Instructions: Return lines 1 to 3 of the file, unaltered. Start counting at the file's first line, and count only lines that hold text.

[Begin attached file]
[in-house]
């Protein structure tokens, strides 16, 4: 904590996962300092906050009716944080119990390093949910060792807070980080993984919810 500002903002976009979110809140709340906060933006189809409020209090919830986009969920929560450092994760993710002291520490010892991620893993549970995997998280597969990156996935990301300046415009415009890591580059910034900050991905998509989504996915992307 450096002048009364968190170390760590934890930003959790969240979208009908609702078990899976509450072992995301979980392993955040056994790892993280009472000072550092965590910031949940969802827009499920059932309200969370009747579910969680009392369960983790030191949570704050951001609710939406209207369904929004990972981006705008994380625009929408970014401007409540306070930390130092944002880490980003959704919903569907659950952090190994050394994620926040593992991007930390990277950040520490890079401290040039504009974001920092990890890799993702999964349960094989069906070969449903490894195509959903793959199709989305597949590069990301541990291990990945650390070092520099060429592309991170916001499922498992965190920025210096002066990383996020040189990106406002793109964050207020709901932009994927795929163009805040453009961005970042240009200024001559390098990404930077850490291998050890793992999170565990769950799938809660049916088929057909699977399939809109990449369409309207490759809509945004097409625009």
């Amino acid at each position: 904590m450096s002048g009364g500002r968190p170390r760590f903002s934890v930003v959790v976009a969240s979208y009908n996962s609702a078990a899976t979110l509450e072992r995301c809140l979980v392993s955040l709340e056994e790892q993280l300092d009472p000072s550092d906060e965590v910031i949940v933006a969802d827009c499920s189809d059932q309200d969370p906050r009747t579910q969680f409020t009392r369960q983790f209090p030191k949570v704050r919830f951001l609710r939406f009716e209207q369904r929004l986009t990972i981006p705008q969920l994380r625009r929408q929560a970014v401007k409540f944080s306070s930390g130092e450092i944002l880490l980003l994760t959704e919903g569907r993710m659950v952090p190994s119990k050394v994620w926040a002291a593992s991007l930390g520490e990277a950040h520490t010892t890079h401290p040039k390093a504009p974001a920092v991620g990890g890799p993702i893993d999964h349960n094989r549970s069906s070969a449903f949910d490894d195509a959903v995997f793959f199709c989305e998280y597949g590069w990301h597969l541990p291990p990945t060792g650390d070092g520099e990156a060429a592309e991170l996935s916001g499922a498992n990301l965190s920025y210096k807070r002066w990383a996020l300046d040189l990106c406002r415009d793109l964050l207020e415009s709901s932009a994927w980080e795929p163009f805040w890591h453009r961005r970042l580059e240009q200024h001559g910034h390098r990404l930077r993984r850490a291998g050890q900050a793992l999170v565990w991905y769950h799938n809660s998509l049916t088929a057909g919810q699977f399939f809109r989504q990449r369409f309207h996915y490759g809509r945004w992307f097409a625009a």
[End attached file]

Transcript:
[in-house]
């Protein structure tokens, strides 16, 4: 904590996962300092906050009716944080119990390093949910060792807070980080993984919810 500002903002976009979110809140709340906060933006189809409020209090919830986009969920929560450092994760993710002291520490010892991620893993549970995997998280597969990156996935990301300046415009415009890591580059910034900050991905998509989504996915992307 450096002048009364968190170390760590934890930003959790969240979208009908609702078990899976509450072992995301979980392993955040056994790892993280009472000072550092965590910031949940969802827009499920059932309200969370009747579910969680009392369960983790030191949570704050951001609710939406209207369904929004990972981006705008994380625009929408970014401007409540306070930390130092944002880490980003959704919903569907659950952090190994050394994620926040593992991007930390990277950040520490890079401290040039504009974001920092990890890799993702999964349960094989069906070969449903490894195509959903793959199709989305597949590069990301541990291990990945650390070092520099060429592309991170916001499922498992965190920025210096002066990383996020040189990106406002793109964050207020709901932009994927795929163009805040453009961005970042240009200024001559390098990404930077850490291998050890793992999170565990769950799938809660049916088929057909699977399939809109990449369409309207490759809509945004097409625009």
């Amino acid at each position: 904590m450096s002048g009364g500002r968190p170390r760590f903002s934890v930003v959790v976009a969240s979208y009908n996962s609702a078990a899976t979110l509450e072992r995301c809140l979980v392993s955040l709340e056994e790892q993280l300092d009472p000072s550092d906060e965590v910031i949940v933006a969802d827009c499920s189809d059932q309200d969370p906050r009747t579910q969680f409020t009392r369960q983790f209090p030191k949570v704050r919830f951001l609710r939406f009716e209207q369904r929004l986009t990972i981006p705008q969920l994380r625009r929408q929560a970014v401007k409540f944080s306070s930390g130092e450092i944002l880490l980003l994760t959704e919903g569907r993710m659950v952090p190994s119990k050394v994620w926040a002291a593992s991007l930390g520490e990277a950040h520490t010892t890079h401290p040039k390093a504009p974001a920092v991620g990890g890799p993702i893993d999964h349960n094989r549970s069906s070969a449903f949910d490894d195509a959903v995997f793959f199709c989305e998280y597949g590069w990301h597969l541990p291990p990945t060792g650390d070092g520099e990156a060429a592309e991170l996935s916001g499922a498992n990301l965190s920025y210096k807070r002066w990383a996020l300046d040189l990106c406002r415009d793109l964050l207020e415009s709901s932009a994927w980080e795929p163009f805040w890591h453009r961005r970042l580059e240009q200024h001559g910034h390098r990404l930077r993984r850490a291998g050890q900050a793992l999170v565990w991905y769950h799938n809660s998509l049916t088929a057909g919810q699977f399939f809109r989504q990449r369409f309207h996915y490759g809509r945004w992307f097409a625009a």